Hobby Lobby Stores and Mardel are two stores challenging the regulations. Hobby Lobby is a national chain of arts and craft supply stores. Mardel is an affiliated chain of Christian bookstores. Both stores are owned by five people (referred to as The Greens) who excluded contraceptive coverage from the health plans for their combined 13,372 employees, saying contraception goes against their religious belief that life begins “when sperm fertilizes an egg.”

The Hobby Lobby-Mardel owners filed the lawsuit, arguing that the 1993 Religious Freedom Restoration Act prohibits government from “substantially burden[ing] a person’s exercise of religion” unless the need to do so addresses a “compelling governmental interest” and is applied in the “least restrictive” way.

The 10th Circuit U.S. Court of Appeals ruled for the Hobby Lobby-Mardel, saying they do count, under the Restoration Act, as “persons exercising religion” and that requiring them to provide contraceptive coverage does “compromise their religious beliefs.”

HHS is appealing, saying the beliefs held by the owners of the two companies do not justify an exemption for the companies to a “generally applicable law that regulates only those corporations and not their individual owners.”

—  David Taffet

Arizona governor vetoes anti-gay bill

The state’s business community, along with GOP leaders, told Gov. Jan Brewer the legislation would usher in an economic disaster

Jan-Brewer

PRESSURED | Gov. Jan Brewer said the law was unnecessary because there were no cases of religious discrimination in Arizona.

LISA KEEN  |  Keen News Service

PHOENIX —Republican Gov. Jan Brewer vetoed the religious-bias bill Wednesday, after nearly all political pundits predicted she would. The bill would have allowed people to discriminate based on self-claimed religious beliefs, and even former Republican presidential candidate Mitt Romney joined the chorus of prominent Republicans who said she should.

Brewer vetoed a similar bill last year, but that was part of an overall threat to veto every bill until the Legislature passed a budget.

Human Rights Campaign President Chad Griffin said Brewer’s veto “spared her state from institutional discrimination and economic catastrophe.”

The state is already paying a price for its Legislature’s willingness to back the religious-bias bill. The Hispanic National Bar Association’s board voted unanimously

Wednesday to pull its 2015 convention from the state — a conference of more than 2,000 lawyers.

The National Football League had warned it might pull the 2015 Superbowl, scheduled to be played in Arizona.

At a press conference late Wednesday, Brewer said she spoke with lawmakers and citizens on both sides of the issue, but she said little to suggest she disagreed with the legislation — only that the issue had not been a priority for her.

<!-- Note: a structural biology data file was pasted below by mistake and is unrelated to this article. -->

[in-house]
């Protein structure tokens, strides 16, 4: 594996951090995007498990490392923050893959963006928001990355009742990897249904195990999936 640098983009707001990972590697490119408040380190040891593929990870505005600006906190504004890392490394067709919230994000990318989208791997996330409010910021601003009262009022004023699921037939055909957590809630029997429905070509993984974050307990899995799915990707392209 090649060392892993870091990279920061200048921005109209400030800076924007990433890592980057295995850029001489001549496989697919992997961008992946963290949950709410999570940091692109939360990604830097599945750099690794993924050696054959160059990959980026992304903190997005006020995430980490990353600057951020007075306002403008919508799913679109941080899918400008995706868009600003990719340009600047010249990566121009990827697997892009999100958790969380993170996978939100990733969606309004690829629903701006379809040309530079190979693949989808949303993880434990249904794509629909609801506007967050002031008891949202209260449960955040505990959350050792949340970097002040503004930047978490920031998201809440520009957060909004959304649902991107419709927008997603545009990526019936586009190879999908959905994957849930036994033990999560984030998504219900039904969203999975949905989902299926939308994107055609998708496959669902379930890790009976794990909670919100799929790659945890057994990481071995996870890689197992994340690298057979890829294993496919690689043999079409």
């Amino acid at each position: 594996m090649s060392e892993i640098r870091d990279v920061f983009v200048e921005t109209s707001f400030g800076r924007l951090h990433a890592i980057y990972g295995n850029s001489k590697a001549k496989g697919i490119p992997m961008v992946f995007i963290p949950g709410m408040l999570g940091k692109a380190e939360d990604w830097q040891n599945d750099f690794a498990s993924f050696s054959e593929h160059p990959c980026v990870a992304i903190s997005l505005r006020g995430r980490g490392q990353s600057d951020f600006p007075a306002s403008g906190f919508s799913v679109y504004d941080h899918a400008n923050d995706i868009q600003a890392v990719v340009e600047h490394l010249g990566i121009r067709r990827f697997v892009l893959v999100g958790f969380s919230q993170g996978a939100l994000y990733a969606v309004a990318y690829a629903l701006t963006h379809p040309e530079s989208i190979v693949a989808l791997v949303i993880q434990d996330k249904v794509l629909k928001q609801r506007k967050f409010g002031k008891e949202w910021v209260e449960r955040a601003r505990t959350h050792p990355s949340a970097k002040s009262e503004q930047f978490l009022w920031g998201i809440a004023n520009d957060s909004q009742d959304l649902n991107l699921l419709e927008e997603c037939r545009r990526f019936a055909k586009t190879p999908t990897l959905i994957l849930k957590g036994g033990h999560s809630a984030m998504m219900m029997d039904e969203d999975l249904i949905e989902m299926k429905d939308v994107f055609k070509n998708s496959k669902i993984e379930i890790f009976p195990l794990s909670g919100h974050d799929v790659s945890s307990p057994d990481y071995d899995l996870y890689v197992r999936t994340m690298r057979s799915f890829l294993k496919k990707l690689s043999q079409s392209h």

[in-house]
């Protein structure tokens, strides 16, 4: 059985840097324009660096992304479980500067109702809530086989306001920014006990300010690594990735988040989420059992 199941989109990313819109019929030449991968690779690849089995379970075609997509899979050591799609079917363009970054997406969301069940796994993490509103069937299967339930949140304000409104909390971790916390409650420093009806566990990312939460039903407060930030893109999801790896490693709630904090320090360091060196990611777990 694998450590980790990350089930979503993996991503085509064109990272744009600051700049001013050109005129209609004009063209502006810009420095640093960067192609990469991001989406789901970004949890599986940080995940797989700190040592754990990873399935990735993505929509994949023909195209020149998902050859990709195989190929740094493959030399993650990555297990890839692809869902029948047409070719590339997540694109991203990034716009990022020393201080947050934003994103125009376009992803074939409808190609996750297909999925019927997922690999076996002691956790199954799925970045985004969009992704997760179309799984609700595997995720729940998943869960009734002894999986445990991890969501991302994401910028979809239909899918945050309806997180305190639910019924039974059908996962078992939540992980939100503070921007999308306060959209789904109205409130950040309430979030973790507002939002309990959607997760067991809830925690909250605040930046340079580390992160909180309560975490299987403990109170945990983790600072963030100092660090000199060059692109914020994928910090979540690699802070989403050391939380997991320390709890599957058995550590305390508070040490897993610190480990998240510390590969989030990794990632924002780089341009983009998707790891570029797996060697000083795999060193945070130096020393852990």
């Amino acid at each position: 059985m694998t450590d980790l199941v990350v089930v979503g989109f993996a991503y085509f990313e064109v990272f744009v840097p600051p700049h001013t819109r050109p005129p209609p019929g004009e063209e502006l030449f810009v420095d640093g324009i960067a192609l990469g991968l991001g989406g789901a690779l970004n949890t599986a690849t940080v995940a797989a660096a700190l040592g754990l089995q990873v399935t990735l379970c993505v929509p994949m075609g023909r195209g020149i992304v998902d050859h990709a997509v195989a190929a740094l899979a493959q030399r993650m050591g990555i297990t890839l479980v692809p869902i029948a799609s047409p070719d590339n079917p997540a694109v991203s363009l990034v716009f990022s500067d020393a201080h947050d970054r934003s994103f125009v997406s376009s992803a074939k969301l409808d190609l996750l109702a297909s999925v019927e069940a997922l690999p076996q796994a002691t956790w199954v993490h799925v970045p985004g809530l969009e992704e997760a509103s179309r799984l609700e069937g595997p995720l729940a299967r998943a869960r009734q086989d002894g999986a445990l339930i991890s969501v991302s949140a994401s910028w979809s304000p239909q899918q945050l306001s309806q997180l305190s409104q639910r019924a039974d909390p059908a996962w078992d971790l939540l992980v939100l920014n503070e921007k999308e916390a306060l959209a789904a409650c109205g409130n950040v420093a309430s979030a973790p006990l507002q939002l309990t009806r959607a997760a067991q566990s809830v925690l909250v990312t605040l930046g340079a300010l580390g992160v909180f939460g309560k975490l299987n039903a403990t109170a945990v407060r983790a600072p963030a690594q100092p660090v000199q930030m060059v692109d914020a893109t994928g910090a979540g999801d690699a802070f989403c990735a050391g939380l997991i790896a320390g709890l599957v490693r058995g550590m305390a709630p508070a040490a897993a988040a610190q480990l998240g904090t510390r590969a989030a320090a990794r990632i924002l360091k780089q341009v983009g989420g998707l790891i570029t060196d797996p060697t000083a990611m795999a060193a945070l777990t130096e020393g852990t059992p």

“When I addressed the Legislature earlier this year, I made my priorities for this session abundantly clear … among them are passing a responsible budget that continues Arizona’s economic comeback.” She said she also wanted legislation to fix Arizona’s “broken child protection system.”

“Instead, this is the first policy bill to cross my desk,” Brewer said. “Senate Bill 1062 does not address a specific and present concern related to religious liberty in Arizona. I have not heard of one example in Arizona where a business owner’s religious liberty has been violated. The bill is broadly worded and could result in unintended and negative consequences.”

She reassured supporters of the bill that she understands that “long-held norms about marriage and family are being challenged as never before.”

“Our society is undergoing many dramatic changes,” Brewer said. “However, I sincerely believe that Senate Bill 1062 has the potential to create more problems than it purports to solve. It could divide Arizona in ways we cannot even imagine and no one would ever want. Religious liberty is a core American and Arizona value, and so is nondiscrimination.

“Going forward, let’s turn the ugliness of the debate over Senate Bill 1062 into a renewed search for greater respect and understanding among all Arizonans and Americans.”

In a letter to the president of the Arizona Senate, Brewer said the concerns that motivated the sponsors of the religious bias bill were “not unfounded.” Without explaining, she cited “actions taken by the Obama Administration” and “some federal and out-of-state courts” for making her “increasingly concerned about government’s encroachment upon religious freedoms.”

She also noted that some legislators who supported the bill’s passage “now do not want this legislation to become law.”

This article appeared in the Dallas Voice print edition February 28, 2014.

—  Steve Ramos

Judge to Kentucky: Start recognizing same-sex couples’ marriage licenses

kentucky-same-sex-marriage-judge-john-heyburn-300x203

Judge John Heyburn

A federal judge in Kentucky on Thursday ordered the state to recognize marriage licenses obtained by same-sex couples from other states.